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Performance of onboard weighing systems on sugar cane transport vehicles

2012-05-10 11:35   Article Source:N/A   View Times:
To minimise the cost of transporting sugarcane it is important to optimise the payload. Overloading the vehicle will damage the roads and the vehicle, and compromise safety. There is also the risk of prosecution. Underloading the vehicle will result in lost revenue and increased costs. There are two aspects to loading a vehicle; one is to ensure that the gross mass is correct, and the other is to ensure that the load is correctly distributed between the various axles. These objectives are difficult to achieve with a crop such as sugarcane, where the bulk density of the material varies substantially. Other industries with similar problems, such as the timber industry, have settled on load-cell based ‘onboard?weighing systems as the only practical answer to the problem.
One year of data from a sugarcane grower and haulier in the Sezela area has been analysed to assess the suitability of using an onboard weighing system in a sugarcane haulage operation. The results have been compared with a vehicle that has an airbag suspension with a simple weighing mechanism, and a vehicle with spring suspension and no weighing system.
The conclusion is that the onboard weighing system achieves the desired load far more consistently than the airbag system, which in turn is more consistent than the spring suspension. The ablity to consistently achieve maximum payloads means that the cost of the onboard weighing system can be recovered over one or two seasons.
Keywords: sugarcane, transport, onboard weighing, payload, overload, load-cell
In order to consistently load a vehicle optimally, it is essential to have an accurate measurement system as an indicator of both the gross vehicle mass of the vehicle and individual axle weights. In this way it may be possible to minimise both overloading (and avoid prosecution) and underloading (and save money). Available systems include:
• portable vehicle scales
• weighbridges
• pressure gauges on airbag suspensions
• onboard weighing systems.
Onboard weighing systems have been successfully implemented in the timber industry and are possibly the most cost-effective and accurate systems presently available in South Africa.

At a 2005 SASTA Workshop, a presentation dealing with onboard weighing systems (Cole,
2005. gave a comparison of gross vehicle mass of 78% of all loads delivered to Sezela mill during the 2004 season. This included data from any vehicle that operated 24 hours a day, six days a week and consistently delivered sugarcane loads to Sezela mill. A comparison was made of the gross vehicle mass of loads achieved by three vehicles, one fitted with an onboard weighing system, one with air suspension and an air pressure gauge and one with spring suspension and no weighing system. It was shown that the onboard weighing system was a cost-effective tool to optimise sugarcane loading.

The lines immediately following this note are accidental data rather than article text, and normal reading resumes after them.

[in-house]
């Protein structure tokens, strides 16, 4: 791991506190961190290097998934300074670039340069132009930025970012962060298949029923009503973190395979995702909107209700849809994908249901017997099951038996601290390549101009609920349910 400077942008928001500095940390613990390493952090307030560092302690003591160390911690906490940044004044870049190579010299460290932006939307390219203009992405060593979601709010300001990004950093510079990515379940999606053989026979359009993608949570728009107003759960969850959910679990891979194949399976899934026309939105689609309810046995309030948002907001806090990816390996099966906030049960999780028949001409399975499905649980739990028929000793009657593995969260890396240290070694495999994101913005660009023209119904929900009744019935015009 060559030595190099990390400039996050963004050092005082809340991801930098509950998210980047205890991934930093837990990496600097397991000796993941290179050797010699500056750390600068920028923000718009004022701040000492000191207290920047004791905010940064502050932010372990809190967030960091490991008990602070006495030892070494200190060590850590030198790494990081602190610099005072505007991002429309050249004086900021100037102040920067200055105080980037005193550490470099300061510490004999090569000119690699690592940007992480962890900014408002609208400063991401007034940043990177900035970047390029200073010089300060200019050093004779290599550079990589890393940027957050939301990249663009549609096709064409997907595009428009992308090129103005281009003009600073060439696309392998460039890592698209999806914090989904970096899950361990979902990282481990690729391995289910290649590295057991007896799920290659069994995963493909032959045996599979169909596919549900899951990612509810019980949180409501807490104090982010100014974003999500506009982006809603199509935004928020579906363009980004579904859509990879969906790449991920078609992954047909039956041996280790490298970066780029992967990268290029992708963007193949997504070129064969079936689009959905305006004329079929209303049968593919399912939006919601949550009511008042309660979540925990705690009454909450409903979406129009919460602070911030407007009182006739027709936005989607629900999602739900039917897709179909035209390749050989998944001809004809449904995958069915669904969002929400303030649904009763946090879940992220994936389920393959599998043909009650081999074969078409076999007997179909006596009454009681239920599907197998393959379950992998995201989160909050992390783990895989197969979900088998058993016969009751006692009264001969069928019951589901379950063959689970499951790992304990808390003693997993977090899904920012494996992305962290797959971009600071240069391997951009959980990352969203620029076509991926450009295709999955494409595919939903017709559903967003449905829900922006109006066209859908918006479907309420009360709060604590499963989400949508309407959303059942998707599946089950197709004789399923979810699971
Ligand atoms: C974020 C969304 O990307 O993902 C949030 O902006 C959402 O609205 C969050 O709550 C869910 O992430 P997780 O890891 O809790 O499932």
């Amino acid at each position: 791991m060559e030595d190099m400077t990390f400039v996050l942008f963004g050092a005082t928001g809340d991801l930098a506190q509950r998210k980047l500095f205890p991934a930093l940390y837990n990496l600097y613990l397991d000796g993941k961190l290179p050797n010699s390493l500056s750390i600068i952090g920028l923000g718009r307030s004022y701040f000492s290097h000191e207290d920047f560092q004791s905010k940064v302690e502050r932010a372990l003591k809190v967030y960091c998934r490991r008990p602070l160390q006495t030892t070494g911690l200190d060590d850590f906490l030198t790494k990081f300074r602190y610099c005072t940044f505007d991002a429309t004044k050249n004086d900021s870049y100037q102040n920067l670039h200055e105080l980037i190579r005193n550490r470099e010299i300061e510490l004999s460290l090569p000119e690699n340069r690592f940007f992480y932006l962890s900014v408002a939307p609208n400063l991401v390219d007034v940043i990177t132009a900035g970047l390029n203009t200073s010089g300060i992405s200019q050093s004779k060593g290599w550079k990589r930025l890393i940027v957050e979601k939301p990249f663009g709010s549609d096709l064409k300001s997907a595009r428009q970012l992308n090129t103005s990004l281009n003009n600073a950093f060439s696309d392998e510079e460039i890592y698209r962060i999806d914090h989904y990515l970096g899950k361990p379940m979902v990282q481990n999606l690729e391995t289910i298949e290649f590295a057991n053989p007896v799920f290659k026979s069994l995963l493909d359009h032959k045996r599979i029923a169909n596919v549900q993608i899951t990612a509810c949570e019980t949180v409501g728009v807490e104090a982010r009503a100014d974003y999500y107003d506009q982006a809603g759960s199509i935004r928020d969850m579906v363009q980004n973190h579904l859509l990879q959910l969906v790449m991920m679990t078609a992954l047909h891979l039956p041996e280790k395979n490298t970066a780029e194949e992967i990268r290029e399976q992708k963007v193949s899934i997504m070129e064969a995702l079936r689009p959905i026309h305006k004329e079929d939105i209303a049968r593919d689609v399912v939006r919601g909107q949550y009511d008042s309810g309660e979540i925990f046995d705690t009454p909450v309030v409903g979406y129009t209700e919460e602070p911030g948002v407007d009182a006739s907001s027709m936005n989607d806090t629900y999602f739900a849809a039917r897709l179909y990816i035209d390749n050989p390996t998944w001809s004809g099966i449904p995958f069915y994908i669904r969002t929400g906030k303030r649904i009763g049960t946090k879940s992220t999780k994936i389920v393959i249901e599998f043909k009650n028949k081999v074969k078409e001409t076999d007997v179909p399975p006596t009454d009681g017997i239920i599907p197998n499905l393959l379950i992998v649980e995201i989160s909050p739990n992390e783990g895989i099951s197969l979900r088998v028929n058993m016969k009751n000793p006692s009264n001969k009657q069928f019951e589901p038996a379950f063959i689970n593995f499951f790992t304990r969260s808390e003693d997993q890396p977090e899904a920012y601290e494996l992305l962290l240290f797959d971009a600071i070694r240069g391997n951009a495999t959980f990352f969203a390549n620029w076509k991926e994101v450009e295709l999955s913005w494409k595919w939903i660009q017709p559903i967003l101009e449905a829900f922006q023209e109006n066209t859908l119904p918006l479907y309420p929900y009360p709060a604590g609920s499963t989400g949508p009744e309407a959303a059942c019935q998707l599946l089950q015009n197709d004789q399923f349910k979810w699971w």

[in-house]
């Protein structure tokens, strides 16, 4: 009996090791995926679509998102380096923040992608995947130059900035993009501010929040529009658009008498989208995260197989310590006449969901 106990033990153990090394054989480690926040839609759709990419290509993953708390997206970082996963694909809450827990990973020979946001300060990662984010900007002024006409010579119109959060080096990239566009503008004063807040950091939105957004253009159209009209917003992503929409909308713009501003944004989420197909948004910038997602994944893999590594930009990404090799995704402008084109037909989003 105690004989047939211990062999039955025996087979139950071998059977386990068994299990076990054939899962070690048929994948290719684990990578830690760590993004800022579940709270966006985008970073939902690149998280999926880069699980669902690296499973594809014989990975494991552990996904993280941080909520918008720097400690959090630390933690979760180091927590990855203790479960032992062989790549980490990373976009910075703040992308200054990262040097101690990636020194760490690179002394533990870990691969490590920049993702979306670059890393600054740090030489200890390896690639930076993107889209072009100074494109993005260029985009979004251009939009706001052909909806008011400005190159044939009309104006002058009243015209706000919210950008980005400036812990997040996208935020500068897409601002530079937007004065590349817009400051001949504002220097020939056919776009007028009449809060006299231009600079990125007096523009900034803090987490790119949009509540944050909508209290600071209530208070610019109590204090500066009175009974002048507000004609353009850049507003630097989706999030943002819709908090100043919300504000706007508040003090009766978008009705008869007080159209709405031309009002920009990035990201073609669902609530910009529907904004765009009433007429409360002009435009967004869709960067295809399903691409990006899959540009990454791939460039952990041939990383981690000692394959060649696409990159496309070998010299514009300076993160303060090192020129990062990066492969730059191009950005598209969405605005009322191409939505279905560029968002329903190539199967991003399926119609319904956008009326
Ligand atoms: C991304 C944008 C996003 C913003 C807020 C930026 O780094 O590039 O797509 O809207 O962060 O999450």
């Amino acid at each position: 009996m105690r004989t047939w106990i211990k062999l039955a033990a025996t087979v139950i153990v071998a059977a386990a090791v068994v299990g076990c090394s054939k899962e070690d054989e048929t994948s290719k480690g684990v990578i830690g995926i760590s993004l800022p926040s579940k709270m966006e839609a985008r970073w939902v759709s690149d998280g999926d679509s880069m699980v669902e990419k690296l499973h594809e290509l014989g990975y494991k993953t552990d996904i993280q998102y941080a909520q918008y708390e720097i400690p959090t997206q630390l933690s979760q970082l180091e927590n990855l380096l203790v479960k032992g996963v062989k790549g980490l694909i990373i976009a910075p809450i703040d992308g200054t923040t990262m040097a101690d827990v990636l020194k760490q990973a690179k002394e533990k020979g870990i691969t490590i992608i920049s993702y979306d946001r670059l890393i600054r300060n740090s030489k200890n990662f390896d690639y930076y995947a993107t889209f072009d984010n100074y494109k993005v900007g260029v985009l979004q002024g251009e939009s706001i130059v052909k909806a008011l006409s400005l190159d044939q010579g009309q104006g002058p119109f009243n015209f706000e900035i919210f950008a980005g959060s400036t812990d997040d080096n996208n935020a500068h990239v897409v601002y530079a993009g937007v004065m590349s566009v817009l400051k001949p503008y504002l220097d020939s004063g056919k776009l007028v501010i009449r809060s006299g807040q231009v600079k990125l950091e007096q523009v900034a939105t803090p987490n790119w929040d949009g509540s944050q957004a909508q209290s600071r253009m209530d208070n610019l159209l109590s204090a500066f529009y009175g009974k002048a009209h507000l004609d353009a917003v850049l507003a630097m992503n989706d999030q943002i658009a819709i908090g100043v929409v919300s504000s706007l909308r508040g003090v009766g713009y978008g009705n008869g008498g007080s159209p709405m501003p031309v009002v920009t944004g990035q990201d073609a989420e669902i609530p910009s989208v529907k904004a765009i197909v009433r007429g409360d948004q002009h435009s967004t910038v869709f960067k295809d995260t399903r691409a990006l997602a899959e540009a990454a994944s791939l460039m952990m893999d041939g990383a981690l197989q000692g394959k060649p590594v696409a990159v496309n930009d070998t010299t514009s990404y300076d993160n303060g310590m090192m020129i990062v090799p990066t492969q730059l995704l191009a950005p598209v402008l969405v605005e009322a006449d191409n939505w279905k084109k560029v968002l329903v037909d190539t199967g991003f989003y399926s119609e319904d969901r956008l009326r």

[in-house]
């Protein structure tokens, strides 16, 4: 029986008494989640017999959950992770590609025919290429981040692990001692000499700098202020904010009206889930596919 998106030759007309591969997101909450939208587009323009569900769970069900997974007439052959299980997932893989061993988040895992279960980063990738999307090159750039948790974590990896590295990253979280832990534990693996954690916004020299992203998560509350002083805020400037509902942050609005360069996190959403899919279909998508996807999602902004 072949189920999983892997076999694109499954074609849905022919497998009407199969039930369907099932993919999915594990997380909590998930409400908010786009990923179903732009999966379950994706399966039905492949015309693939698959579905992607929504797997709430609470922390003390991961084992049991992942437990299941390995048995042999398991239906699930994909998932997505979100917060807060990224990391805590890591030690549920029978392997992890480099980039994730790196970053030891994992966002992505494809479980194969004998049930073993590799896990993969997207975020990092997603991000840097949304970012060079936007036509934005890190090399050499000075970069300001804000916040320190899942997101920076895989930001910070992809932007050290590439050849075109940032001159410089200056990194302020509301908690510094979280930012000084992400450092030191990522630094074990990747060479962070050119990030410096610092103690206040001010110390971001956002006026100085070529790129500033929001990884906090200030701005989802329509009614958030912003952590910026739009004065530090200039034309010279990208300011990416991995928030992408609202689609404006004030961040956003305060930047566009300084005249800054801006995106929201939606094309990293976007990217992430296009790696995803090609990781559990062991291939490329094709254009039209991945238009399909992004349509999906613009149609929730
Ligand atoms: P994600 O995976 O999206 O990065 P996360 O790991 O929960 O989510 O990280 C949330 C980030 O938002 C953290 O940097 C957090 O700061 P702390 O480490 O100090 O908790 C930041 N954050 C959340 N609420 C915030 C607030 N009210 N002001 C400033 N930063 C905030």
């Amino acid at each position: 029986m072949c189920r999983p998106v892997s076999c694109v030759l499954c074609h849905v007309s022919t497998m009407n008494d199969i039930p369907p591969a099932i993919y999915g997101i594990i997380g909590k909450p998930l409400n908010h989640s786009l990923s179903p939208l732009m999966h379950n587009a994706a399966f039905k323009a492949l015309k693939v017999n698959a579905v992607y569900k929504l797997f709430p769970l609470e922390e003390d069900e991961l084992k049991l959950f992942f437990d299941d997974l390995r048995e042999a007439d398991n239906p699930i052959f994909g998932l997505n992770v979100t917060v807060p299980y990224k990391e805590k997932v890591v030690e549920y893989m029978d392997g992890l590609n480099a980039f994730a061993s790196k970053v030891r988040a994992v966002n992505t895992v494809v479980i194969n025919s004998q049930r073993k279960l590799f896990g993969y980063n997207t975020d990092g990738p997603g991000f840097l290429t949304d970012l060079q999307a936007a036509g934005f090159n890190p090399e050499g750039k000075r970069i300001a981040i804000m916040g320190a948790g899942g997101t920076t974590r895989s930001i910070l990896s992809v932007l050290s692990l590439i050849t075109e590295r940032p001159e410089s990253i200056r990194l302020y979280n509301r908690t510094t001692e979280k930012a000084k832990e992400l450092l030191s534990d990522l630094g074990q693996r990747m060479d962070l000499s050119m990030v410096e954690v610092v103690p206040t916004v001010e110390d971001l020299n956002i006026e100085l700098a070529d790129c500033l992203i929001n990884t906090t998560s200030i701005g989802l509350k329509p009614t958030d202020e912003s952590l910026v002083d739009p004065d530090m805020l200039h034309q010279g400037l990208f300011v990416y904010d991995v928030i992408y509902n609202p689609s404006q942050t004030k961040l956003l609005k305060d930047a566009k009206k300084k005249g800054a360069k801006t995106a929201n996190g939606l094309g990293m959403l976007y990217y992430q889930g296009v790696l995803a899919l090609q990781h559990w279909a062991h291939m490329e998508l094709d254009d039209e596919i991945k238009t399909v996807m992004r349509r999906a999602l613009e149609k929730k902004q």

Data used for this report relates to sugarcane loads carried by three vehicles from two farms during 2005. Two of the vehicles used were fitted with onboard weighing systems supplied by Loadtech (Pty) Ltd, and were used to transport 95% of the loads. The third vehicle, without a weighing system, was used sparingly during the 2005 season (5% of all loads). Data regarding this vehicle has been included, however, since the number of loads transported was very limited, it has been considered separately.
The data used in this report included weighbridge slips from Sezela mill as well as printouts from the Loadtech onboard weighing systems. There were a number of loads where no Loadtech printouts were available. For these loads, it is not certain as to whether or not the weighing system estimations have been used. For this reason, these loads have been considered separately from the loads where weighing system printouts were made. Drivers were instructed to aim at loading between 56 tons and 58.8 tons, without having individual axle overloads.
For all loads analysed, a Bell loader was used at a loading zone to load loose cane onto each vehicle. This ensured that it was possible to evenly spread the load across each axle.

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